By Azanis Shahila
GOMBAK, 3 March 2017: The IIUM Debate Club has a new way to attract more women to participate in debates by exposing themselves to the world of debate.
The demonstration debate has been hosted where debaters of both teams are female discussing the motion, “This house believes women in the developing world should disassociate themselves from western feminism”.
The session served as a platform where the audience were able to discuss challenges faced by women in debating.
The subjects of feminism discussed among the six debaters had captured the eyes of the audiences as they were taking heed from them and clapping their hands when there were strong points expressed by the debaters.
Throughout the years, the Debating Club had received opportunities for members to travel to most exciting places around the world – from the beautiful city of The Hague, the Great Wall of China, and the shores of Greece to the breath-taking island of Bali.
Just last year, they were lucky enough to be able to send teams to Bangkok, Jakarta, Melbourne, Cambridge, and the Netherlands. This year, more travel opportunities to travel to places like Mexico, Oxford, Cambridge and Cambodia await them.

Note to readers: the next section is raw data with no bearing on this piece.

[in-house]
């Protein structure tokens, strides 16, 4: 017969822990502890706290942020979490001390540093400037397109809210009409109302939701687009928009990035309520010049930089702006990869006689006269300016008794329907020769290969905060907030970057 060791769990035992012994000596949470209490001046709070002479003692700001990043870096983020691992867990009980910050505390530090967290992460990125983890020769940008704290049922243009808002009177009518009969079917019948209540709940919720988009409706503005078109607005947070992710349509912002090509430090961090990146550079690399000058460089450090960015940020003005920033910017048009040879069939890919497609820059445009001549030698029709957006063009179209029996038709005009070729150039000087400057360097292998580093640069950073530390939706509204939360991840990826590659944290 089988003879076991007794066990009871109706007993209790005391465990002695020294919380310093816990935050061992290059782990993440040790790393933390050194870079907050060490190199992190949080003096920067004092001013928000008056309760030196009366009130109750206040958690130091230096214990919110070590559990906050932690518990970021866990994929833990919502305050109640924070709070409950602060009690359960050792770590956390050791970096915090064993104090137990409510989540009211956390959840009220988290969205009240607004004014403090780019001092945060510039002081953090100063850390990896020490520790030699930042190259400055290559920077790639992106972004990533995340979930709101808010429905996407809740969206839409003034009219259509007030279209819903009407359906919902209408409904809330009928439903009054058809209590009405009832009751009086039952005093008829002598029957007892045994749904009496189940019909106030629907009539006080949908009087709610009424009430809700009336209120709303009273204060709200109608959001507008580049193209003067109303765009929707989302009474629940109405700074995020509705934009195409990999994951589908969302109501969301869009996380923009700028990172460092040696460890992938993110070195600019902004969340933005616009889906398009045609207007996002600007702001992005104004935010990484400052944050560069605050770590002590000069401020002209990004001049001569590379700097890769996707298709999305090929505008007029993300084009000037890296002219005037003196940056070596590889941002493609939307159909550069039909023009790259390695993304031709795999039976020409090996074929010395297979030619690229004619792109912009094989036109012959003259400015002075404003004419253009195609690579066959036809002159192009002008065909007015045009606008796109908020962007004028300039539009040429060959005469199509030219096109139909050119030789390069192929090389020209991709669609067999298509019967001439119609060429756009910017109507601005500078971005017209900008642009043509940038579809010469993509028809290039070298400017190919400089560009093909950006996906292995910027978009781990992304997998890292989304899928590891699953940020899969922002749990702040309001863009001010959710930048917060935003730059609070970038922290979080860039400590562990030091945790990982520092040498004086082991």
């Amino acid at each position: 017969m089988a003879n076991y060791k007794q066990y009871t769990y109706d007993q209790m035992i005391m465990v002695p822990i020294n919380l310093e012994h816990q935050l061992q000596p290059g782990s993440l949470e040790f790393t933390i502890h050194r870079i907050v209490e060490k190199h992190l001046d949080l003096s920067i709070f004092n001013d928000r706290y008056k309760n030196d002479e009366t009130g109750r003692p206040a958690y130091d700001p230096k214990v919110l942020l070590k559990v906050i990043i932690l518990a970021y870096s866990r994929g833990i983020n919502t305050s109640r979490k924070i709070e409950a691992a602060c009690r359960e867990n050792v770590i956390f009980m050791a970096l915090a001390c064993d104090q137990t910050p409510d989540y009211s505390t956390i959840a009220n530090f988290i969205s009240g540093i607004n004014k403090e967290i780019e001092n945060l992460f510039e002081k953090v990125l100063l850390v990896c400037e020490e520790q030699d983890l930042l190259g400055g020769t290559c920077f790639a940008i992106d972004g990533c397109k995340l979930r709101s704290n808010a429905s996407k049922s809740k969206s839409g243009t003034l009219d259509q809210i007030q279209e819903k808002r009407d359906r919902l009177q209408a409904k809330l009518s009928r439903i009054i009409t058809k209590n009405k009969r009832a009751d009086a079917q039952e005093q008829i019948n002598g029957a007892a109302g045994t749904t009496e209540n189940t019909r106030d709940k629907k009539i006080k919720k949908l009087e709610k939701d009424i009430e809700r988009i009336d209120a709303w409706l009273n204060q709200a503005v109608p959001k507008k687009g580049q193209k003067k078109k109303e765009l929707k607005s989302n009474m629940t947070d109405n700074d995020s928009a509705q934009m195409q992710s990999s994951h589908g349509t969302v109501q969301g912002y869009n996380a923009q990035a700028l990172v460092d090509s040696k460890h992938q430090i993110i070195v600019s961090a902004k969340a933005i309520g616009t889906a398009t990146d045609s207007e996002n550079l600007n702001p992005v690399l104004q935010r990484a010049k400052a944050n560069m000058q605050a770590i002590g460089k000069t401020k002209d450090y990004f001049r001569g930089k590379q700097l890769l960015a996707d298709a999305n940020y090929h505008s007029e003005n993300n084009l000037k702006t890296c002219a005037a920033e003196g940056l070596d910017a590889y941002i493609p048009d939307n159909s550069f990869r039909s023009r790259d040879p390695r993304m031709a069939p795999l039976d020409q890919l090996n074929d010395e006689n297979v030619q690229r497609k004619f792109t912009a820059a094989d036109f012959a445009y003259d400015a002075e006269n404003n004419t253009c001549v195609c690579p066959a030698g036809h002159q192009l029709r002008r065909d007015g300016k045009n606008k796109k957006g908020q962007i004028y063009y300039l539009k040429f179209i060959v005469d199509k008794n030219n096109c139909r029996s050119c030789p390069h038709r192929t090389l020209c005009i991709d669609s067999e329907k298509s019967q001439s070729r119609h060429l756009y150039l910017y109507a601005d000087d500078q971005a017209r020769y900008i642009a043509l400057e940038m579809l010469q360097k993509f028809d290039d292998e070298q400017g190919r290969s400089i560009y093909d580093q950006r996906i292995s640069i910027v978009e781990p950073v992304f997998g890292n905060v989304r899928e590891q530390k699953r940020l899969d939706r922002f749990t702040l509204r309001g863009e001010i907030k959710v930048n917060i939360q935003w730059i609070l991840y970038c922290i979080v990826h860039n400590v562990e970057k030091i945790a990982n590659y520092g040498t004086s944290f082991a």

Chief Adjudicator of the World’s Championship 2019 and Cambridge IV champion, Ameera Natasha Mooree said, “The opportunity to travel can be yours by coming to the demonstration debate and signing up for the club.”
The debate continued for almost one hour before it ended discussing the issue of western feminism. During the second slot female debaters shared their struggles and challenges faced in sports.
Asian and Australasian champion, Sara Rahim said, “Let’s break the barriers and negative stereotypes regarding being a hijabi, a Muslim and a female.”
The English Debating Club has a long tradition of having women debaters ranking amongst some of the best in the world. Besides, debating has allowed female debaters to achieve success in life as most have now become professionals working with prestigious organisations such as Price Waterhouse Coopers (PWC), Ernst & Young (EY), and The Star, amongst others.
“You should not fear debating because there are different ways of debating,” said Ameera.
“The more you come to know the people for debate, the more you realise that debating is honestly no different from you trying to persuade friends as the mind becomes more approachable,” she stressed.